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Resistance: Fall of Man (PlayStation 3) artwork

Resistance: Fall of Man (PlayStation 3) review

"Resistance doesn’t waste time showing you the way. There's a war to win, and you should already know how to fight."

Corrugated steel barricades topped with barbed wire block roads. Debris from decrepit buildings litters walkways, just plentiful enough to trip over. Gunshots and mortar blasts boom in the distance followed by cries of pain and screams of death. Hostile soldiers greet you with a storm of bullets as you rush forward. Ducking behind an abandoned army truck, you retaliate in kind. As your enemies dwindle in number, the suppressive fire keeping you from moving begins to recede. But just as you’re about to move on, the vehicle in front of you explodes. The resulting backlash severely wounds and disorients you, assuming you’re still alive. You have made your first mistake. You became complacent.

Resistance: Fall of Man throws you into chaos of war from the very beginning. England has become a battleground as humanity struggles against the Chimaeran invasion of Europe. Discovered by the Soviets with the intention of using it as a biological weapon, the Chimaeran virus quickly spread out of control, turning people into highly intelligent, technologically advanced aliens. Hybrids make up the bulk of this monstrous army. Specifically bred for war, these reptilian-human crossbreeds know strategy. They rarely attack head-on, instead preferring to strafe erratically so as to disperse the concentration of fire on them. They will flank you, send in smaller teams as a distraction, and toss grenades at your feet to flush you out of hiding. They use cover effectively, never exposing themselves for too long. When faced with grenades of your own, they quickly try to flee. Their unpredictability guarantees that no two encounters will be the same.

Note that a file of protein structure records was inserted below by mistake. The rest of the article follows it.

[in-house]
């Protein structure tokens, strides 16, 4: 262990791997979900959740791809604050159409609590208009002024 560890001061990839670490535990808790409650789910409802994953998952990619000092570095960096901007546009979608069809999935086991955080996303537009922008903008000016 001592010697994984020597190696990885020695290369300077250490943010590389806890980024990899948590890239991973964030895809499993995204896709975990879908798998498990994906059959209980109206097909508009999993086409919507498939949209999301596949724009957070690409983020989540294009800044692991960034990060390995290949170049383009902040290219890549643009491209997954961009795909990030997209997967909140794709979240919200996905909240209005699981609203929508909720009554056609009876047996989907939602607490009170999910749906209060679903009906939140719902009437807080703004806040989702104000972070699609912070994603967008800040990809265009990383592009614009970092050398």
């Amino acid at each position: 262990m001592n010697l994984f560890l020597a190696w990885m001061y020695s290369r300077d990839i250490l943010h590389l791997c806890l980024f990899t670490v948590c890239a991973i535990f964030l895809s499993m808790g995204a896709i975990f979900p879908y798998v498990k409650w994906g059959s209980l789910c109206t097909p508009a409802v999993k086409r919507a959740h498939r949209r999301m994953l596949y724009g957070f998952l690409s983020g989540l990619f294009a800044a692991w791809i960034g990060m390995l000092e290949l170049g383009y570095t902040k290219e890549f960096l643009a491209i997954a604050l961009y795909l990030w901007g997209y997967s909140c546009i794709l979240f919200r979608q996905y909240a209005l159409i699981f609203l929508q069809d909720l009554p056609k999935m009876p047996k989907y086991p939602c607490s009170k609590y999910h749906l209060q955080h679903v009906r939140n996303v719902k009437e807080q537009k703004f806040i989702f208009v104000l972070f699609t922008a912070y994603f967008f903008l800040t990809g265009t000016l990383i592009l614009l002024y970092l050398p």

The more bestial members of the Chimaeran army lose a little in the way of intelligence, but compensate through speed, strength and force of numbers. Indeed, some of the most intense fighting consists of a brilliant blend of hybrid and monstrous foes. Crawling through an abandoned underground medical facility proves much more frightening when you’re unsure of what lie ahead. Fending off a swarm of face-hugging insectoid leapers may be easy by itself, but the squad of hybrids skulking around the corner will keep you on your toes. In the courtyard of Manchester Cathedral, thick-skinned howlers charge upon sight, slashing at you with razor-like claws. By the time you put the dogs down, the rest of the Chimaera’s elite squad has surrounded you, trapping you in a hail of crossfire.